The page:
New call center another tool in state child abuse fight
The caller told Hannah Lene about a child disciplined at school for spraying water who begged school employees not to send a note home because he feared his mother would punch him.
Another caller reported a child whose nose was bloodied when her mother slapped her face.
Lene starts the chain that might rescue such children from abuse. She is a call screener for the state child welfare office. In her first year on the job, she has answered hundreds of phone reports of suspected child abuse.
"The hardest thing for being a screener is we don't know what happens after the call," she said. "We don't get to know the outcome" after the report is passed on to a state caseworker.
Those who call a hotline to report child abuse can find themselves talking to one of 15 call centers around Oregon, a fragmentation that leads to uneven results and gaps.
Flaws in the hotline system have been known to state officials for a decade. By April, state officials finally expect to have a single call center with carefully trained employees who will see that every abused child gets prompt and useful attention.
The dispersed call centers are being consolidated at one location in north Portland, which runs around the clock. Some call centers scattered around the state function only during business hours. About half of the call centers have already been consolidated.
"There really has been a consensus for some time that this is what is needed," said state Sen. Sara Gelser, chairwoman of the Senate Human Services Committee.
By spring, the statewide 24-hour hotline number — 1-855-503-SAFE — will be emblazoned on buses, pop up in social media feeds and flash on the screen at movie theaters in an effort to publicize the new hotline and generate even more reports.
For years, national child welfare organizations, including the Children's Bureau, have recommended that Oregon adopt a statewide hotline and screening system to address inconsistencies in how the reports are handled at branch offices.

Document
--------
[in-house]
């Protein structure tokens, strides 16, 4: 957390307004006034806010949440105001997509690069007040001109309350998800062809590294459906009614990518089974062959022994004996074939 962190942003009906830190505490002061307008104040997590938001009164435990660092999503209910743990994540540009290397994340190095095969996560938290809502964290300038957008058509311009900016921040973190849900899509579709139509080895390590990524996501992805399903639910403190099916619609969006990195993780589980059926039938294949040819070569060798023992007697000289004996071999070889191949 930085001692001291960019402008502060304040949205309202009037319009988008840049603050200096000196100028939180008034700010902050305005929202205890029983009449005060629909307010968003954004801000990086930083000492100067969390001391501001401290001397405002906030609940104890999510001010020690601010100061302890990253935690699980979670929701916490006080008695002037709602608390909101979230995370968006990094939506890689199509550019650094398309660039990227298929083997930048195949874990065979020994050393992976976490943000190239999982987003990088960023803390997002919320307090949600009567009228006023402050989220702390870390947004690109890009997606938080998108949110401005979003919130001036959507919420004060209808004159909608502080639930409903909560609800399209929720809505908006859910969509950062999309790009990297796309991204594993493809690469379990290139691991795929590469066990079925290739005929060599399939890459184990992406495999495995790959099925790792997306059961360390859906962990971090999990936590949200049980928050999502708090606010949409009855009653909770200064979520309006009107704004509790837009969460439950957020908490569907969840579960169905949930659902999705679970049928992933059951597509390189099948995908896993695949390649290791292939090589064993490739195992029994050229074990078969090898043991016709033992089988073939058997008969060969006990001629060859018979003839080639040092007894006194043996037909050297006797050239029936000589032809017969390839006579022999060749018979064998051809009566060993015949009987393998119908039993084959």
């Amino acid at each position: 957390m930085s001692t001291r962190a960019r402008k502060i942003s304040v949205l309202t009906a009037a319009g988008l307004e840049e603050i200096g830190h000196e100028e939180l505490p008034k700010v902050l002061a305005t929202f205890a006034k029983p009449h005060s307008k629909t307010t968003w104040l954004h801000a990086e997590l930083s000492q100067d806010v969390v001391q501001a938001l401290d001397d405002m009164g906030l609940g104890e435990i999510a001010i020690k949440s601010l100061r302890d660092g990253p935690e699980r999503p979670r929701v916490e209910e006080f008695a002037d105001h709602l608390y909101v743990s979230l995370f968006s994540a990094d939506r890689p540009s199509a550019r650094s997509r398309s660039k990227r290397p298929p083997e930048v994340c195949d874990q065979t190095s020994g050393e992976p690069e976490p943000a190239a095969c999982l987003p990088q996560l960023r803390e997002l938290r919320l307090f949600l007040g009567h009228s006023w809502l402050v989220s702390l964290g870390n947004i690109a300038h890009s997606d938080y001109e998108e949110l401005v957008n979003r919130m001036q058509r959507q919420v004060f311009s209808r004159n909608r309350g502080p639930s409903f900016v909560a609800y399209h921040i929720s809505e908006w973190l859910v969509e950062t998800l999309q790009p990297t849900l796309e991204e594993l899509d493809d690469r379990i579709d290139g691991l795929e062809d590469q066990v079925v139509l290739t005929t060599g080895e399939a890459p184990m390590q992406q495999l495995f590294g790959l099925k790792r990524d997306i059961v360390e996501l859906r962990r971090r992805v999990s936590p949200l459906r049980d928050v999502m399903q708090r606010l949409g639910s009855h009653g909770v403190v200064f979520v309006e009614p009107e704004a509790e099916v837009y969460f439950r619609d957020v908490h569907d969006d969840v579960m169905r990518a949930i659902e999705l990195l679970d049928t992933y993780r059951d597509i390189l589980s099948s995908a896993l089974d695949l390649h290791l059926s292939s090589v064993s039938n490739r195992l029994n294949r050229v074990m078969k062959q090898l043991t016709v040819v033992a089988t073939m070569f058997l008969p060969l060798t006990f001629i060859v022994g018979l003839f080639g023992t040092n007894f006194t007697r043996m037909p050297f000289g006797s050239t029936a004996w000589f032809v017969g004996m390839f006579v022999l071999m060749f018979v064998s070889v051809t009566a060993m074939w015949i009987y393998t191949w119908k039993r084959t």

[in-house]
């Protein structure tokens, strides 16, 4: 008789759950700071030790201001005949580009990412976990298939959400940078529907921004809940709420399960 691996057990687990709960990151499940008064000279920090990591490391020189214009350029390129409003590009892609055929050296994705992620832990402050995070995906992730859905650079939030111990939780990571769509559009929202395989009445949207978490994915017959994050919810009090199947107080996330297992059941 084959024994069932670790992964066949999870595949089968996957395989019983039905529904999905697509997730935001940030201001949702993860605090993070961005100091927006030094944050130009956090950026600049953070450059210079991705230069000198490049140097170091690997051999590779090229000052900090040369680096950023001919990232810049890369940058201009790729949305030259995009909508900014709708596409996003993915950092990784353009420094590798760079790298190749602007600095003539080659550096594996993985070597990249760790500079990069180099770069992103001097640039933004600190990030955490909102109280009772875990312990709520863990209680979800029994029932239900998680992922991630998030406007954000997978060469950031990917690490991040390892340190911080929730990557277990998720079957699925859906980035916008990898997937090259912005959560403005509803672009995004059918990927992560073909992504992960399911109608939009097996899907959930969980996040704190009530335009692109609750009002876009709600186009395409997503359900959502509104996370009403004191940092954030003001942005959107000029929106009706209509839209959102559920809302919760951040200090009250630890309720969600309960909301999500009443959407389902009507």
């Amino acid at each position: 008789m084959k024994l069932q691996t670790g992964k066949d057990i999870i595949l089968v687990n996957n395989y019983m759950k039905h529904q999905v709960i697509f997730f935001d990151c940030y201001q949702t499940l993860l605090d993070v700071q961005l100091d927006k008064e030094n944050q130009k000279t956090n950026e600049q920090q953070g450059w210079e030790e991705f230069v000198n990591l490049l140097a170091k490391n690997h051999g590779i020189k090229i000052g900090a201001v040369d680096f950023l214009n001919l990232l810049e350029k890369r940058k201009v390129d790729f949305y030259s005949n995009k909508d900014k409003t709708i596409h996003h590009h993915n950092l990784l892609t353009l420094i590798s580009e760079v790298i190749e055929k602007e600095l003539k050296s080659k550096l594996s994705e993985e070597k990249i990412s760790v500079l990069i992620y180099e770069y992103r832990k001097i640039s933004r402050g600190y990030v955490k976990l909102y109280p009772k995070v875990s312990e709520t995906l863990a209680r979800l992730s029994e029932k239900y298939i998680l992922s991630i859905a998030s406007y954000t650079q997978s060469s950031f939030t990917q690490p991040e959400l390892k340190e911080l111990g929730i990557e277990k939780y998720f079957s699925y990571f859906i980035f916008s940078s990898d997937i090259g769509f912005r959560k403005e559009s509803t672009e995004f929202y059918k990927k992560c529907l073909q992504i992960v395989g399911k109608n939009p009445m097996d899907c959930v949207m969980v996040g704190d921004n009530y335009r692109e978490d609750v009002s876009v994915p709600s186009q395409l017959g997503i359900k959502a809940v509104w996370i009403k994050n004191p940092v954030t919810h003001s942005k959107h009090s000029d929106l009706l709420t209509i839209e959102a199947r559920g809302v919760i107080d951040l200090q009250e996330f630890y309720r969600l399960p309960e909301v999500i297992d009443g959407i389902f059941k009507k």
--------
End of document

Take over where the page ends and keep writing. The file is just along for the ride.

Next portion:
"The way training was done for all of our hotlines when they were separate was each location was responsible for making sure that each of their screeners were trained," hotline manager Jennifer Sorenson said adding that now screeners will go through the same academy with the same training.
Centralized training and screening reduces the risk of information falling through the cracks, Sorenson said. Call volumes can reach as high as 350 calls a day at the central hotline, with half of the 15 branch offices still to shift their operations to Portland, Laura McGinnis, a spokeswoman for the state child welfare system, said.
In 2016, the hotlines received nearly 77,000 reports of abuse. About 38,000 were sent to the field, resulting in 8,000 investigations by state Child Protective Services.
For the year ending September 2017, the state determined 11,077 children were abused or neglected. Nearly half were younger than 6. After receiving a call, screeners and their supervisors decide whether to assign a case to a Child Protective Services worker or to close a case after searching agency history relating to the family, Lene said.
Oregon is one of 17 states that don't mandate by law a centralized hotline and the centralized screening of calls, according to an audit by the secretary of state in January 2018.
In 2016, a review by the Children's Bureau, an office of the federal Administration for Children & Families found that inconsistent training of child welfare workers and high caseloads can result in a lack of follow-up on allegations of abuse.